So where does all of this leave us? To be honest, not very far from where we started. These five factors are just scratching the surface of the economics underlying the movie industry. They don’t touch at all on the impact of marketing budgets, number of seats per theater, macroeconomic conditions, societal and cultural preferences, the rise of digital piracy and online streaming services, or any of the other myriad circumstances that impact box office outcomes. With that said, however, it should be obvious that there are a number of confounds in the current record-tracking methodology. These confounds have undoubtedly created a strong upward bias on box office numbers, skewing new records to seem more dramatic than they would be given a more even playing field.
The good news is that many of these biases can be easily accounted and corrected for. Towards that end, we propose the creation of a new way of measuring the success of movies during their opening weekends. We’ll call it, let’s say, the AngelouEconomics Score of Movie Greatness.
To create this score, we started off with a movie’s opening weekend domestic earnings (in 2015 dollars) and divided it by the inflation adjusted average ticket price for that year to get an estimate of tickets sold. This estimate was then corrected for trends in population and screens available by dividing it by the number of theaters per 100,000 Americans. Finally, spending factors were accounted for by dividing by the real median household income. The resulting score, while not in and of itself intuitive, provides a much richer basis of comparison than a simple dollar for dollar comparison.
Now the moment you’ve all been waiting for, the answer to that most pressing question of our time. Is The Force Awakens the highest grossing debut of all time? In short, yes. Even after correcting for ticket prices, population growth, more movie theaters, and a higher standard of living, Star Wars still easily bests the competition for greatest box-office opening ever. With an AE score of 45.6 it edges out its closest competition (The Avengers) by a cool 13 percent. What about the rest of the record-setters?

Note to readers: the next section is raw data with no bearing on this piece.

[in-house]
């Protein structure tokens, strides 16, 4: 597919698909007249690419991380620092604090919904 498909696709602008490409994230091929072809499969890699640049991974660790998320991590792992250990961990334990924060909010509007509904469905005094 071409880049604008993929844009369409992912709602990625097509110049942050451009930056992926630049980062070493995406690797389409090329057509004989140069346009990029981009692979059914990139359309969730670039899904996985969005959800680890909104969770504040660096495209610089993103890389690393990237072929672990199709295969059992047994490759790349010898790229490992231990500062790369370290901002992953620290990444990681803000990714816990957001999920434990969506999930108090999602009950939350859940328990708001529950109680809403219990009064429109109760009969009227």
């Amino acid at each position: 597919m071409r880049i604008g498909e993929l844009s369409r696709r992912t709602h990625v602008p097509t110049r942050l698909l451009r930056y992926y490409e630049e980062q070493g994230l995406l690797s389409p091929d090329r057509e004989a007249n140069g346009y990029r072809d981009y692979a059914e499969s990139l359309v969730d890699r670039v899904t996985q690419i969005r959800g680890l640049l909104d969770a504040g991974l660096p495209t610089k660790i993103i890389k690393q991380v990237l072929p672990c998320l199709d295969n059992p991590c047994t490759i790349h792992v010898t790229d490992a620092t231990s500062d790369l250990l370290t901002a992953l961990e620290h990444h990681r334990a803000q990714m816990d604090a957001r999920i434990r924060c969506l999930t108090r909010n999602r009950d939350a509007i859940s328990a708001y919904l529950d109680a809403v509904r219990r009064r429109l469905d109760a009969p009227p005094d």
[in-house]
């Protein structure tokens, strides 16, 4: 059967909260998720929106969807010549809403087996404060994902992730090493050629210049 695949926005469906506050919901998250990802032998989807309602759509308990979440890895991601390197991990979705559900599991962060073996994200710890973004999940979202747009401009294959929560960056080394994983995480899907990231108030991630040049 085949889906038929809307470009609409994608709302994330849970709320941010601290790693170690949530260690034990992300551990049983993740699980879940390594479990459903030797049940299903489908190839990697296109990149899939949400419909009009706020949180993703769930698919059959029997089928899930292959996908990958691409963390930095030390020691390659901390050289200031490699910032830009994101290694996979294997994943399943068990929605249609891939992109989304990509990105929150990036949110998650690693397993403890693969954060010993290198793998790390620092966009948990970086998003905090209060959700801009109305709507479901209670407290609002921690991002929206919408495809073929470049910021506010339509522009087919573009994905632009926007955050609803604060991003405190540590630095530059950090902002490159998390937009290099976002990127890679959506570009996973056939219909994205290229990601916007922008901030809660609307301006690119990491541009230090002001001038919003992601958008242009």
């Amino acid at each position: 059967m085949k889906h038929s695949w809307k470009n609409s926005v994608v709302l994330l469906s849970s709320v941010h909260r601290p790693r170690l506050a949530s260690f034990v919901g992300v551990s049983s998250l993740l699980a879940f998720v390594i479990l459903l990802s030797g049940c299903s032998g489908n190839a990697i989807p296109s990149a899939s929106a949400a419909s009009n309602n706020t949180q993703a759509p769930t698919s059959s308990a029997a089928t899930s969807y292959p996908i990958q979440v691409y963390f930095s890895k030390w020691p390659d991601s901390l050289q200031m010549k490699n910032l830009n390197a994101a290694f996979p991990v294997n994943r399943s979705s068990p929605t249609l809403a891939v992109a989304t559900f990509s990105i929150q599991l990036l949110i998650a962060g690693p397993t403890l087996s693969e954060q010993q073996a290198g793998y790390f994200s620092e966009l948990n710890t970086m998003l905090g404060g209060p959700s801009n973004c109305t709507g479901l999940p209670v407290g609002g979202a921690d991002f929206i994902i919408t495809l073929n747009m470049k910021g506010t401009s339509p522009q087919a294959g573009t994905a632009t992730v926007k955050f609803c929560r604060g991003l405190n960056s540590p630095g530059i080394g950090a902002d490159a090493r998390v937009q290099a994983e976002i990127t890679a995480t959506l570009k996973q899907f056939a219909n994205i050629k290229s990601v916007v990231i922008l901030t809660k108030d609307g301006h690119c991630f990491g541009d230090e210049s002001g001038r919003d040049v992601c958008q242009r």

Applying our methodology to the 16 record setting movies for which we have a complete data set, 12 establish a new high on the AE Score of Movie Greatness. This is compared to 13 record-setters when only an inflation adjustment is performed and, well, 16 when no corrections are used. By and large it seems when the headlines shout a new opening weekend record, it is indeed a real accomplishment and not just basic demographics at play.
The use of the AE Score does provide a better context with which to view a movie’s success. Using only an inflation-adjustment, The Force Awakens outperforms 1987’s Beverly Hills Cop II by some 430 percent. Applying our methodology that rate drops to roughly 290 percent, which is still significant but not quite as dramatic. In either case, though, the evidence is clear: Star Wars is the greatest cinematic franchise of all time. Or, you know, people just like going to the movies more than they used to.